U.S. Ambassador Paul Trivelli called Ortega “a tiger who hasn’t changed his stripes” and threatened to close off U.S. and international aid to Nicaragua—which is already the second poorest country in the Western Hemisphere. Republican Congressman Dana Rohrabacher threatened to legally ban Nicaraguans in the U.S. from sending money back to their home country—which would cut off the largest source of foreign revenue for Nicaragua. Rohrabacher asked Bush’s Homeland Security Secretary Michael Chertoff to “prepare in accordance with U.S. law, contingency plans to block any further money remittances from being sent to Nicaragua in the event that the FSLN enters the government.” Rohrabacher further ramped up the thinly veiled threat of economic, political, and even military measures by declaring that a Nicaragua headed by Ortega would be “pro-terrorist.”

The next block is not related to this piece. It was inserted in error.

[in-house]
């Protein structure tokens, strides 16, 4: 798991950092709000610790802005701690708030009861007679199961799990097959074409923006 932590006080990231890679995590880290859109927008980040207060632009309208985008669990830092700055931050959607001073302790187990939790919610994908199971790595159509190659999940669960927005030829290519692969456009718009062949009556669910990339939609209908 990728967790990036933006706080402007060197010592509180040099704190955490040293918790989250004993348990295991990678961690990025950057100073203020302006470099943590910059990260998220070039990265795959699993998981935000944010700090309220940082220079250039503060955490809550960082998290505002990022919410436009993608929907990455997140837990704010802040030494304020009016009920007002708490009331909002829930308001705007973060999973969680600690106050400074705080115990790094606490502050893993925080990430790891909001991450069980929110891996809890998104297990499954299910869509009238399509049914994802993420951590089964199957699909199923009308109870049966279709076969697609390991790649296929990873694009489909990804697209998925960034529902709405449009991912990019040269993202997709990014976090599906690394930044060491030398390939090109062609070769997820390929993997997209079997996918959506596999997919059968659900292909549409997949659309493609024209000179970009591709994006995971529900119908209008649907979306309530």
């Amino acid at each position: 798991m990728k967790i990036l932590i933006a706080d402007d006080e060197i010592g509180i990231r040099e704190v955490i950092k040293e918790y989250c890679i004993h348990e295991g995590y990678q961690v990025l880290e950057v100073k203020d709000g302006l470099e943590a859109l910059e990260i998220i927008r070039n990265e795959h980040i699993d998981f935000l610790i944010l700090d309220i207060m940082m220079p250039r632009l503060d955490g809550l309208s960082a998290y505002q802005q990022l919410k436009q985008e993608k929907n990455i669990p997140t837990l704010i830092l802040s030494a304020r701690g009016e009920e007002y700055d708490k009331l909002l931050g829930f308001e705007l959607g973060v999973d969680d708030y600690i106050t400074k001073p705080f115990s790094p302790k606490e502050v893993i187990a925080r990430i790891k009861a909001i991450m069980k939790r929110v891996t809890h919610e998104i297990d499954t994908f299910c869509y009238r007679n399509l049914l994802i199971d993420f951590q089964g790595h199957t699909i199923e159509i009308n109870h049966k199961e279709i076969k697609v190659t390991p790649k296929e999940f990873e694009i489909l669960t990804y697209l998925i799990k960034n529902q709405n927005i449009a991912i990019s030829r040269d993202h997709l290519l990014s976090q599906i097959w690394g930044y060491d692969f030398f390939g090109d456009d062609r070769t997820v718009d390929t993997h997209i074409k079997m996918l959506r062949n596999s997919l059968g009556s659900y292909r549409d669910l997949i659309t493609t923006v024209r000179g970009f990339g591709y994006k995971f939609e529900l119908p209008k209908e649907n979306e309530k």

Others flying down to Managua to denounce Ortega included right-wing Congressman Dan Burton, Secretary of Defense Donald Rumsfeld, and Oliver North, who declared that “it’s good to be back.” The U.S. threats have continued after Ortega was declared victor in the presidential election. Carlos Gutierrez, Bush’s Secretary of Commerce, wrote that Nicaragua’s trade with the U.S. and U.S. aid to Nicaragua “will be endangered” with Ortega’s victory.

Think about what would happen if the situation were reversed—if it was the Sandinistas who sent thousands of observers to “monitor” the elections in the U.S., bankrolled certain candidates, threatened dire consequences if the vote did not go their way…and had the power to actually follow through on those threats. The fact that the reverse can—and did—happen, with the U.S. political establishment and the mainstream media treating this as perfectly reasonable and acceptable, points to the reality of power relations involved here.

The elections in Nicaragua were held with a gun—a very large caliber gun—held by the U.S. and pointed at the people of that country, in order to enforce the imperialist domination of this oppressed country. This is what the imperialist gangsters mean when they speak of democracy.